U.S. Chinooks practice aerial gunnery training in Germany. U.S. Army photo by Markus Rauchenberger

The tandem-rotor CH-47 Chinook has been in service with the U.S. Army and allied militaries for decades. In the current F-model configuration, the CH-47 can take off at a gross weight of 46,280 pounds at 4,000 feet on a 95-degree Fahrenheit day. Boeing and the Army are also developing a Block II configuration that features a more robust airframe, souped-up drivetrain, and improved avionics. With new advanced rotor blades, the configuration was meant to boost a Chinook’s takeoff weight to 48,000 lb. in the same conditions. However, the Army has decided not to purchase advanced rotor blades.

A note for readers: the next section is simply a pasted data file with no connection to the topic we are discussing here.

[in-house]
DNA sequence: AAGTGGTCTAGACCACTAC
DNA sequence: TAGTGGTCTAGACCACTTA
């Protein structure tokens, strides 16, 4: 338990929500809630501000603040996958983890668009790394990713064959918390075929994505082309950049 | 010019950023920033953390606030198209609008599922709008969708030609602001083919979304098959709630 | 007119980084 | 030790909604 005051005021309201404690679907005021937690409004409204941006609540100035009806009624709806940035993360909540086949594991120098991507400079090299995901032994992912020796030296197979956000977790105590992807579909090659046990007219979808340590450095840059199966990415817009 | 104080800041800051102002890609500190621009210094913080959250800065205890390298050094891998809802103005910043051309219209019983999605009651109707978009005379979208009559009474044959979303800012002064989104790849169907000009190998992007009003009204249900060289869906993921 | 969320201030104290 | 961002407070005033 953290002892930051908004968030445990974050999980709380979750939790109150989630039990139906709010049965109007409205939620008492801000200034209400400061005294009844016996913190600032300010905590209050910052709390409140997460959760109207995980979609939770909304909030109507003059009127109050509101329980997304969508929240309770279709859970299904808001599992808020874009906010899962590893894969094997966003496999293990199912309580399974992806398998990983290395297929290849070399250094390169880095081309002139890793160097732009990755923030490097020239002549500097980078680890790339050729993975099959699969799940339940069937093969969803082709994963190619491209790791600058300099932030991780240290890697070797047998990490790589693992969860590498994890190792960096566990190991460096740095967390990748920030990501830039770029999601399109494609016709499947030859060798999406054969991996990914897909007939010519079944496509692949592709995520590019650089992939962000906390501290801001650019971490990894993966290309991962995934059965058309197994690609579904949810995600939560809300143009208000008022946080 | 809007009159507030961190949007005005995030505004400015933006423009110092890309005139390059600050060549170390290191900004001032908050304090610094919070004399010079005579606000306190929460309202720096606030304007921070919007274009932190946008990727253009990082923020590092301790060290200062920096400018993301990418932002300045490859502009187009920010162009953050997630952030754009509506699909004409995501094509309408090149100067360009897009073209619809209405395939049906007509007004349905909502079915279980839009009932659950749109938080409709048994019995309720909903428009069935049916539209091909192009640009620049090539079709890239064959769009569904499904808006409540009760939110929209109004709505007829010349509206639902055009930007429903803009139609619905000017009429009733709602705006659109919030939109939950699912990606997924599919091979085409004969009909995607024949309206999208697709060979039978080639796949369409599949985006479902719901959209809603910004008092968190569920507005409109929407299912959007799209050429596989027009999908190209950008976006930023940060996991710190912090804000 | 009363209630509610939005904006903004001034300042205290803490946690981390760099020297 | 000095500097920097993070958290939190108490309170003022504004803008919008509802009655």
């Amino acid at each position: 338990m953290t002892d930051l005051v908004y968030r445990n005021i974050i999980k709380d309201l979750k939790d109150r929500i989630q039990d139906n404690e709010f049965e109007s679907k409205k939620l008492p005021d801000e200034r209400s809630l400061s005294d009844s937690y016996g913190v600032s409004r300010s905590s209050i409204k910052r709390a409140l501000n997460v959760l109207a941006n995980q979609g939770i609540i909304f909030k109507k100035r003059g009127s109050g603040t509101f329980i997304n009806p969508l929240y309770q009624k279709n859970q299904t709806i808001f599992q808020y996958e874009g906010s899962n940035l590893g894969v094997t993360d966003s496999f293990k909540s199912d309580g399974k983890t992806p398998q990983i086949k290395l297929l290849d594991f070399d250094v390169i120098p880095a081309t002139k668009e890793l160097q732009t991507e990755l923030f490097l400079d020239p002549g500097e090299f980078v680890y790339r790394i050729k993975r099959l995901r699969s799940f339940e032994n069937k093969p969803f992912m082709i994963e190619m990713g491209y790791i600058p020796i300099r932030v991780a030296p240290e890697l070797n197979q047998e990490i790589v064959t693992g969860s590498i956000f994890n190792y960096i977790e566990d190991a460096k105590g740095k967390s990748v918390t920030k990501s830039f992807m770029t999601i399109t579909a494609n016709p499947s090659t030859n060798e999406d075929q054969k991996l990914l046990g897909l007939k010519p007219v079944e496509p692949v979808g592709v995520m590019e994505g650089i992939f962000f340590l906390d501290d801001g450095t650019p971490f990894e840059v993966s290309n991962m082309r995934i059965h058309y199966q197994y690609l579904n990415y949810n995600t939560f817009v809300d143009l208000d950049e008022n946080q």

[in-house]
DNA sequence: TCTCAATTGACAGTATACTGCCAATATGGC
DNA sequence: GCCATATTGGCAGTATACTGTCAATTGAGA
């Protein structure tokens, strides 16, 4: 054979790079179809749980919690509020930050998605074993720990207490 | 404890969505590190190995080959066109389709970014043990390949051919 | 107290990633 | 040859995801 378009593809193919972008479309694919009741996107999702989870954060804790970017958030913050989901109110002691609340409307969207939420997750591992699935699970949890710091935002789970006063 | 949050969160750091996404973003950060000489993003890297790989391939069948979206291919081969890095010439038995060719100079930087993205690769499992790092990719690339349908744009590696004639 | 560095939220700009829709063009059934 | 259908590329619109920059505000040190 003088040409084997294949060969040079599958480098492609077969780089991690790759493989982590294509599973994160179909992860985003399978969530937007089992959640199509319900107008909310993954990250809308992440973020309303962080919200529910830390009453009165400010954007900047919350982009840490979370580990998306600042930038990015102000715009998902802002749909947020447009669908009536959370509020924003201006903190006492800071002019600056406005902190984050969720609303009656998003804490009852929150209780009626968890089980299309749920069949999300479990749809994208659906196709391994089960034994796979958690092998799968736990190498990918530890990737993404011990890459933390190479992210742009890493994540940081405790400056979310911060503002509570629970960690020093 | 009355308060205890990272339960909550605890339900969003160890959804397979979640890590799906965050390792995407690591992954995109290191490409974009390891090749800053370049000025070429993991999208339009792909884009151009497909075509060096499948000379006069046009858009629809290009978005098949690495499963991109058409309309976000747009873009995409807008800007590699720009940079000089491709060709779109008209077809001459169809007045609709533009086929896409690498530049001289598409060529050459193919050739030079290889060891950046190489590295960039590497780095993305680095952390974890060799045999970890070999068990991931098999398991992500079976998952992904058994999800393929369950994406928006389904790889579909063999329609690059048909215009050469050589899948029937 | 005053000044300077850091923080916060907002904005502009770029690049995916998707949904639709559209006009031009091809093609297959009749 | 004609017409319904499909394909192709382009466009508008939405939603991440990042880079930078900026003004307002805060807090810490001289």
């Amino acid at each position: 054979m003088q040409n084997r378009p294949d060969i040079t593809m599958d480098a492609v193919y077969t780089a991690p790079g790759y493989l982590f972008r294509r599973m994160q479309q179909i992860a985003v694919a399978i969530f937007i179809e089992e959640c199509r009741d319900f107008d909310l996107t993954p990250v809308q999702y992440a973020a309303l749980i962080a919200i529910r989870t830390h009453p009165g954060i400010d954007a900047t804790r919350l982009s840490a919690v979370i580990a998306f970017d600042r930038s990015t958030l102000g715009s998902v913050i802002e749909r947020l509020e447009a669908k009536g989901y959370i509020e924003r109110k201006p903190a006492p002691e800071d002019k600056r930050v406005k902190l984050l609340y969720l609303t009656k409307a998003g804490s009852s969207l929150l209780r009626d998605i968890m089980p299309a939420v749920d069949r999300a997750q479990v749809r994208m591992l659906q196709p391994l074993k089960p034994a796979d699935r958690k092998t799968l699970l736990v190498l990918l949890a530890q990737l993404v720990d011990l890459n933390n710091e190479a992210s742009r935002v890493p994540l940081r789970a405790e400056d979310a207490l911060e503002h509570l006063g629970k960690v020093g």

F-model Chinooks can carry 36 troops, have an external sling-load capacity of 26,000 pounds using the center hook, and are powered by twin Lycoming T55-GA714A engines, each with 4,733 shaft horsepower. Boeing, in cooperation with the Army, has also flown the CH-47F with more-powerful General Electric T408 engines, the same ones installed on the CH-53K.

The CH-53K is an evolutionary derivative of Germany’s current CH-53G fleet. It is designed for use aboard ships in harsh maritime and coastal environments. The single-main-rotor helicopter only recently entered service with the U.S. Marine Corps after a tumultuous development process filled with growing pains. It will replace the CH-53E in performing heavy ship-to-shore transport of cargo and troops. 

U.S. Marines debarking a CH-53K King Stallion in North Carolina on May 11. U.S. Marine Corps Photos by Lance Cpl. Jackson Kirkiewicz